The seedlings in the mini-greenhouse seem to be struggling, and not just the ones with cat damage. I suspect part of the problem is that we have to keep the plastic cover on it, to keep the cats out. I’ve put the little fan we’ve got, inside the mini-greenhouse, so there is at least going to be air circulation. They may be getting over watered, too. We’ll have to watch out for that.

In other things, I got word from the garage about my mother’s car. It’s ready to be picked up. He checked it over, reset the codes and found nothing wrong with it. Most likely, the check engine light and codes were triggered by changing out the battery. Which is a relief to hear, but I still don’t know what made that “pop” noise when the car died! We’ll head in this afternoon to pick it up and hopefully, I’ll have a chance to talk to him about it.

It’ll be good to have the car issues over and done with for a while!

The Re-Farmer

Our 2022 garden: morning disaster. Will they survive?

Not a good way to start the day.

One of the first things I do when I get up in the mornings is turn on the lights for the aquarium greenhouses.

This morning, I was greeted by this.

This is the tray we had just recently transferred out of the big aquarium greenhouse. A cat had managed to get through the box blocking the gap at the back of the chair, and into the tray.

The damage in some of them was really, really bad. The pots just disintegrated. Granted, they are designed to do that, but not until they’ve been put into the ground!

Some weren’t too bad. The gourds, in particular, were mostly just jostled a bit. I was able to transfer them into the Solo cups without too much trouble. These cups already had drainage holes in their bottoms.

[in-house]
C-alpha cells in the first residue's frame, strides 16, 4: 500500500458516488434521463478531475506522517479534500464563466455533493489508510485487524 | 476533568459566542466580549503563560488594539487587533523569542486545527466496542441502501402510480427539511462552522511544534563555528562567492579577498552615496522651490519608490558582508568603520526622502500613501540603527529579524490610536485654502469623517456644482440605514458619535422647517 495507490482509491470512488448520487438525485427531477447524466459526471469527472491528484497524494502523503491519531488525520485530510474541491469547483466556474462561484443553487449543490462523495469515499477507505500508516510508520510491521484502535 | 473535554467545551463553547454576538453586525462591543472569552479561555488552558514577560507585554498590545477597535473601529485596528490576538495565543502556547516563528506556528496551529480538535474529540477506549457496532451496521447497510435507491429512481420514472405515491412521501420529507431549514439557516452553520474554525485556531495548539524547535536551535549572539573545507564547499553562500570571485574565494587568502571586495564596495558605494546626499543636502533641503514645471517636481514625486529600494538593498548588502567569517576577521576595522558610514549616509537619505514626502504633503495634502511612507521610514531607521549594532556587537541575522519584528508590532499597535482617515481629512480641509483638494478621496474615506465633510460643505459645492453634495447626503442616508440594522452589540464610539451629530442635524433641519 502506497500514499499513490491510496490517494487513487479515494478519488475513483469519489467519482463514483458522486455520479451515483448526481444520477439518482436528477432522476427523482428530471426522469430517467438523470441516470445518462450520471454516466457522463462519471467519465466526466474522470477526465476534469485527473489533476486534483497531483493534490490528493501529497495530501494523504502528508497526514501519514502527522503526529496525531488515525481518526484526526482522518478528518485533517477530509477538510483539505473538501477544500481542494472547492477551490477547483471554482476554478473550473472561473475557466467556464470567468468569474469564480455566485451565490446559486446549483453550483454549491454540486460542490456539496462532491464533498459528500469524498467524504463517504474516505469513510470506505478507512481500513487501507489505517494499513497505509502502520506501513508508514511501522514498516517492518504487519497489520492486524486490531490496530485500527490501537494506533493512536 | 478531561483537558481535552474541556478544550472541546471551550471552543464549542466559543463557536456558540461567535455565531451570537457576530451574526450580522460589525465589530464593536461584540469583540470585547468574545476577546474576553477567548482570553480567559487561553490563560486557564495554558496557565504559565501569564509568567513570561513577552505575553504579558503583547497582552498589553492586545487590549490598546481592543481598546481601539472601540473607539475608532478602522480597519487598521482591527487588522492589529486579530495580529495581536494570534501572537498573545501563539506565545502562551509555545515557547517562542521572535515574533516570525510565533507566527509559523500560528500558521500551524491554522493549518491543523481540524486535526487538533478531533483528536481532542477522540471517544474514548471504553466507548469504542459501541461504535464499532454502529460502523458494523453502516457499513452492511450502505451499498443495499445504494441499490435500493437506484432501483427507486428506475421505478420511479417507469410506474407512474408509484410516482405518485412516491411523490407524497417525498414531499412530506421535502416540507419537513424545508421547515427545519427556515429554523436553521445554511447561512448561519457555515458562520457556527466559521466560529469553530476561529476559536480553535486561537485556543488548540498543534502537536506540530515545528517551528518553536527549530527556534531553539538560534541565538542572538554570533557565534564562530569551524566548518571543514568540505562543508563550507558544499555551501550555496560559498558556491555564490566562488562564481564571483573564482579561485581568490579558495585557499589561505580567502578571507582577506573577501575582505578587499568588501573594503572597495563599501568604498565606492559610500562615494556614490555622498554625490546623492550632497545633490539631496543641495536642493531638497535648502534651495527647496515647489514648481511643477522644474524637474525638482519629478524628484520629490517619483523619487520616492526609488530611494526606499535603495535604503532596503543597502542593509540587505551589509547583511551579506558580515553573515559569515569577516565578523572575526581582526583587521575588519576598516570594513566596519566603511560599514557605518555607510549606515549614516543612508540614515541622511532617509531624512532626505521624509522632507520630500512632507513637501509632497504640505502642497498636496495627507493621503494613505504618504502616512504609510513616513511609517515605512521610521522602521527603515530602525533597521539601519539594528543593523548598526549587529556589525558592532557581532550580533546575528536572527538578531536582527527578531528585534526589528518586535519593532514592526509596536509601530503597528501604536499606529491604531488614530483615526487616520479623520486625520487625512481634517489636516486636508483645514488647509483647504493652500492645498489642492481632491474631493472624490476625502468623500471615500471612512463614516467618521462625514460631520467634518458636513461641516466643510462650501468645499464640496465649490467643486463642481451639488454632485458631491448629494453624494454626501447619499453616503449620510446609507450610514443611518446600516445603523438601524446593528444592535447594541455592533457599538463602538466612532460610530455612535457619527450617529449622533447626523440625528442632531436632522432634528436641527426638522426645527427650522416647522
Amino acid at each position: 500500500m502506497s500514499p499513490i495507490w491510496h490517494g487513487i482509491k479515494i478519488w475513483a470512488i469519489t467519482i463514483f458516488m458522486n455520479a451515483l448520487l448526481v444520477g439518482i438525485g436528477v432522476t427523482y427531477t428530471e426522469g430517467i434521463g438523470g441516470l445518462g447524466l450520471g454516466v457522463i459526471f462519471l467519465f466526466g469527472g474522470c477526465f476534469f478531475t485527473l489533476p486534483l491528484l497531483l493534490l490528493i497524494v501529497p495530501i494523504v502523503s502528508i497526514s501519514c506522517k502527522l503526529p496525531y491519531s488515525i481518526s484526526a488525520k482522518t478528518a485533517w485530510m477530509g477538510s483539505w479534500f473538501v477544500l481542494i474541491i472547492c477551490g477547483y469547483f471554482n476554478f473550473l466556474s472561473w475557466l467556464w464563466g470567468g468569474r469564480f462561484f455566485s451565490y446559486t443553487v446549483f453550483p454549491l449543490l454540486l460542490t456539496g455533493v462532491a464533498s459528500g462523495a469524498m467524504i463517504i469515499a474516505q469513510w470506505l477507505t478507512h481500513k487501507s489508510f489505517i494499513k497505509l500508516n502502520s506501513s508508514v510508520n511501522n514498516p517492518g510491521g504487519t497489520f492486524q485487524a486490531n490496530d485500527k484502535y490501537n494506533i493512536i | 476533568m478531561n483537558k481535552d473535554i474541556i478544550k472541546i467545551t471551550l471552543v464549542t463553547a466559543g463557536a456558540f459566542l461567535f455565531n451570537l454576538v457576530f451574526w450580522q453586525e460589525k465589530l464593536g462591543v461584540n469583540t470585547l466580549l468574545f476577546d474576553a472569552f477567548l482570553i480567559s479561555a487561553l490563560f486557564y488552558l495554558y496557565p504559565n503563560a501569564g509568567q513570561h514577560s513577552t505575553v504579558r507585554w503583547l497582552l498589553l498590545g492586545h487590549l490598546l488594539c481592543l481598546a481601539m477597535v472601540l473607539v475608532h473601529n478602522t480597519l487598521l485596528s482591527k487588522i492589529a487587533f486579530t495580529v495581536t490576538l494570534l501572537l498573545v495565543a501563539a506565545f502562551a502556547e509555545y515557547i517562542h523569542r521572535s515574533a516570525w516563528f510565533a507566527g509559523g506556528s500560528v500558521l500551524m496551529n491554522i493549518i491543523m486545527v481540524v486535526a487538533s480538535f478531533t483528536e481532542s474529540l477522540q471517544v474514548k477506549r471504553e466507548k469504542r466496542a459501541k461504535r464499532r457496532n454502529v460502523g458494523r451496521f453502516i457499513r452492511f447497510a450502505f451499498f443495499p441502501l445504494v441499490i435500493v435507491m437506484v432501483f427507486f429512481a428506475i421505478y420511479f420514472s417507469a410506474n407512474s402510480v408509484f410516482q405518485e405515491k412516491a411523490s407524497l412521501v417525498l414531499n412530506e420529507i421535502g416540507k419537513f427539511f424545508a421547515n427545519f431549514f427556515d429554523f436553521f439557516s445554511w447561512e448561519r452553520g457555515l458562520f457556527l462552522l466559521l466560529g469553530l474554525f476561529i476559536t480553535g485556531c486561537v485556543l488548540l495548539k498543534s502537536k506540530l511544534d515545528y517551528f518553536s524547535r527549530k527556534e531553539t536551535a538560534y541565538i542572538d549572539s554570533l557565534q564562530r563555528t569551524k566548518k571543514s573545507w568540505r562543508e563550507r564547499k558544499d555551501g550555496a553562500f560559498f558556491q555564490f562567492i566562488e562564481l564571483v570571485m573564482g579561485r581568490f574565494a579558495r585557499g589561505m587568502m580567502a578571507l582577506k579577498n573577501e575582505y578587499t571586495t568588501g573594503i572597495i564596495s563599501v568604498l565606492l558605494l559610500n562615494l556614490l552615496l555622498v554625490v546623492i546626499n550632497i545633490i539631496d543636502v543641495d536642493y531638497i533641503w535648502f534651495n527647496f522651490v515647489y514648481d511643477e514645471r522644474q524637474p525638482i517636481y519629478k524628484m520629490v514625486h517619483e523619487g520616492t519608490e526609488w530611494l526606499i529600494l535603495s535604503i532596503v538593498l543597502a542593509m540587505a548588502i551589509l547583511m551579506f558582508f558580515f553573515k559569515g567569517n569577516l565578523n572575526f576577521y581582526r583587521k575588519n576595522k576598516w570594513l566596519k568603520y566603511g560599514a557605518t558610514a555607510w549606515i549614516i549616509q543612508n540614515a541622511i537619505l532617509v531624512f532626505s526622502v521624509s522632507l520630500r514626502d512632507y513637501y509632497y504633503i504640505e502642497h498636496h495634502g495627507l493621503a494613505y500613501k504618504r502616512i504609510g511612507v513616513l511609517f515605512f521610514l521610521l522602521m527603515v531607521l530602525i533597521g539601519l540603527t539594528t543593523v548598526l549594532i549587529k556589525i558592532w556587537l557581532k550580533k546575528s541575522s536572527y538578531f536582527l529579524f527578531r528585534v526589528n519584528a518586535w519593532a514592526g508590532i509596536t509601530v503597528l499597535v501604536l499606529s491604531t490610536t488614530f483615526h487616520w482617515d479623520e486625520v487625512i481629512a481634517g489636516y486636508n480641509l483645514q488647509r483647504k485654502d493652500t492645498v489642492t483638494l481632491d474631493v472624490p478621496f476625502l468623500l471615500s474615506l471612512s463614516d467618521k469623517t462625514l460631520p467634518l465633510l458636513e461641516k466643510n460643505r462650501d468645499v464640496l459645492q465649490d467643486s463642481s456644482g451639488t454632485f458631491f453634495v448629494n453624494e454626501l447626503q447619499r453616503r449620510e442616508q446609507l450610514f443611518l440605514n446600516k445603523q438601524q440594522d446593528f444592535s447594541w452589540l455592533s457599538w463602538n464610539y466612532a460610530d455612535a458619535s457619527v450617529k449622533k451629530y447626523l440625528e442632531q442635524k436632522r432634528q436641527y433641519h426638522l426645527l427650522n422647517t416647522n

Note the leaves on the Canteen gourd, with the almost white tips. That’s from the seed casing that I ended up breaking free of the leaves.

The remainder required much more care.

We still had some pre-moistened seed starting soil left, and I used it to help re-pot the remaining squished seedlings.

I think a couple of labels got mixed up, but I’m not going to worry about that right now. As long as the two varieties of tomatoes are labelled, it’s fine.

Once the seedings were cleared and in cups, I moistened some more seed starting soil. While mixing the water in, the remains of the Jiffy pots got mashed into the soil as well. By the time the soil was thoroughly moistened, there was no sign of the pots!

For some with still intact pots, like the gourds, I gently removed them again, added soil to the bottom of the cups, then put them back in. For the tomatoes, I basically just potted them up, adding the fresh soil around the stems. Those should recover fine.

It’s the eggplants and peppers that might have difficulties. I tried to add soil around them while raising them higher in the cups as best I could. Some were quite squished, but none looked broken or damaged.

With the tomatoes, I’m not too concerned, since we do have two more trays of them in the mini-greenhouse, but these are the only eggplant and peppers we’ve got. Even with the gourds, there are other pots that haven’t germinated yet.

Speaking of which…

To give them the best chance as survival, the repotted seedlings went back into the large aquarium greenhouse, where they will be on the heat mat and under the two light fixtures.

Which, unfortunately, meant the other tray had to go into the mini-greenhouse.

Before they did, though, my daughter flattened a cereal box and put it in first, folded so that half the box covers the gap in the back, and the other half is under the tray.

Pure chance that we had the box. We almost never buy cereal, but when we were last the Superstore, we purchased enough to get their freebie of the week. That week, it was a variety pack of cereals and breakfast bars. This was the largest cereal box in the pack, and just the right size to completely cover the gap created by the back of the chair the mini-greenhouse is tied down to.